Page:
Another part of my position is injury prevention. We try to teach the communities we serve about safety and how to prevent getting hurt. That is something that has changed since the pandemic as large gatherings were put on pause. Safety fairs and fire station open houses were all put on pause, which prevented me from talking to kids about wearing their helmet when they ride bikes or teach “Stop the Bleed” classes to adults if they’re ever faced with an injury that causes hemorrhage. Same as many other careers, we have had to adapt to try to get safety and injury prevention messaging out to the community virtually.
What has been your favorite thing about working as a nurse?
Absolutely, hands down, the best thing is when a patient is appreciative of how you helped support them in their time of need. Whether a patient is sick or injured, it could very well be one of the worst days of his or her life when I encounter him or her, and so if I can help relieve any of the hurt or stress of what he or she is going through, then I have done my job. Another part that I adore about my career is the opportunity to teach other health care providers. Soon after I was hired at Edward to the cardiac floor, I became an American Heart Association Basic Life Support (CPR) and Advanced Cardiac Life Support instructor. As the trauma coordinator, I teach a course for the Emergency Nurses Association (ENA) called Trauma Nursing Core Course (TNCC). I adore supporting and empowering other nurses to provide exceptional trauma care.
What has been the biggest challenge as a nurse?
One of the most challenging thing as a nurse is making sure that each patient trusts me to give them my best and feels as important as the next. In the ED, we can be juggling all sorts of patient types at once, such as someone with a cardiac arrhythmia, someone having a heart attack or stroke, someone having severe pain from kidney stones or a gallbladder attack, someone experiencing a miscarriage, someone seeking help as they’re contemplating thoughts of ending their life, someone who cannot help but abuse alcohol or illicit substances due to their addiction, someone who succumbs to their life-threatening injuries. It can be a challenge to put on a happy face and enter the next room of the next patient in need of the best care you can give.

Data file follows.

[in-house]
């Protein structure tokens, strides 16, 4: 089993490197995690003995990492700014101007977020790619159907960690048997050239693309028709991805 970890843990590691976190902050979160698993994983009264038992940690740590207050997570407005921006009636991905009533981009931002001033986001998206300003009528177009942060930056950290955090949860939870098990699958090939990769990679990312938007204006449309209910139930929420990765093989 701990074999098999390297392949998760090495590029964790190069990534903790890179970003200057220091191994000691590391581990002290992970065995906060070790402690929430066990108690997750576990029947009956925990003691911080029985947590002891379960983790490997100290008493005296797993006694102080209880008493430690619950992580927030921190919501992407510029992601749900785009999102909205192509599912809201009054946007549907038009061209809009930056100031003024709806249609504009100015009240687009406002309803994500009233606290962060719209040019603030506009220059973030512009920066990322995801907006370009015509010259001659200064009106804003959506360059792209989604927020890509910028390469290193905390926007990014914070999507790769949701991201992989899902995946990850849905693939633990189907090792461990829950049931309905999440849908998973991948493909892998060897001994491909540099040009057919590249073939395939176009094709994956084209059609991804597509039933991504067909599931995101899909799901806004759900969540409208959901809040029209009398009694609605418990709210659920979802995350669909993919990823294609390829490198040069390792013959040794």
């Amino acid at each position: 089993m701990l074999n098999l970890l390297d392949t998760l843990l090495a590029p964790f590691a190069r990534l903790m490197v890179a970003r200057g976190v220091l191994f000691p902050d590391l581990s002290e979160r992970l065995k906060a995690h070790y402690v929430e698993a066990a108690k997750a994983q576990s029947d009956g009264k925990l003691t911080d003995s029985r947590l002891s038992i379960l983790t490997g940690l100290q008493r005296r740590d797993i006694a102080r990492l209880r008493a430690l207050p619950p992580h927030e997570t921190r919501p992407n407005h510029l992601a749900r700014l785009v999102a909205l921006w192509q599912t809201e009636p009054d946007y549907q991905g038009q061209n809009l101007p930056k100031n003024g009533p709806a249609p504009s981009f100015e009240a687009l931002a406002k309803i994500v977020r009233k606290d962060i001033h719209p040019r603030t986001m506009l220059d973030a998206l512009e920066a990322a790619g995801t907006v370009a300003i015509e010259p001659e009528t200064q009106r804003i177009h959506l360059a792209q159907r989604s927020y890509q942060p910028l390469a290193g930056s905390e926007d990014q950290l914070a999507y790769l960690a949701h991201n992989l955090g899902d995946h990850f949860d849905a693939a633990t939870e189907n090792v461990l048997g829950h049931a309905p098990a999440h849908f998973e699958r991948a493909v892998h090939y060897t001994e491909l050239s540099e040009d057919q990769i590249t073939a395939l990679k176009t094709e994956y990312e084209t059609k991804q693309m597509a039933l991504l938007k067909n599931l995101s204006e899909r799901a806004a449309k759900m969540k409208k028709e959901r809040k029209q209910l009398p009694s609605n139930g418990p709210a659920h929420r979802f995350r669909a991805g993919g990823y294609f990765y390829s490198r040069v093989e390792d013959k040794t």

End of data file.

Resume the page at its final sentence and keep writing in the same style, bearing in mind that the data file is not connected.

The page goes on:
How has the University of St. Francis prepared you for your career?
USF prepared me for a career in nursing in so many ways. Of course the nursing program was wonderful – the course work and clinical time was priceless. I would love to recognize Annette Mattea as a professor that really inspired me. She taught the critical care portion, and I will never forget my clinical time spent in the ICU and ED at St. Joe’s Joliet with her on the units providing us with guidance and feedback. She is someone that to this day, while she was tough, I know helped me forge my professional path. Another way that USF prepared me for nursing though is through the volunteer opportunities. Before the nursing school moved locations, the Guardian Angel Home was a place I would go and volunteer my time helping to care the children of mothers seeking refuge there after suffering domestic violence. My heart has always gone out to those that are injured, especially in a violent way. Thus, landing me where I am today, in emergency and trauma nursing.
How have you stayed engaged with USF as an alumna?
I have participated in the Student Alumni Mentor program a few times and always enjoy engaging with nursing students on their journey through nursing school. I also love to come back for homecoming festivities. My husband and friends from USF each have a brick on campus that we will go back and look at on occasion and admire the ever-improving changes to campus since we attended in the early 2000s.
What is your advice to USF students studying nursing?
Never stop asking questions. As we learned this past year, health care is very dynamic and ever-changing. Please don’t ever be too intimidated to ask your professor, a preceptor, a co-worker, your charge nurse, a physician a question! It helps you to grow in your profession. Nursing school might seem overwhelming with all of the studying and book content, but where you will really learn the most is your clinical time, applying that knowledge. ASK QUESTIONS!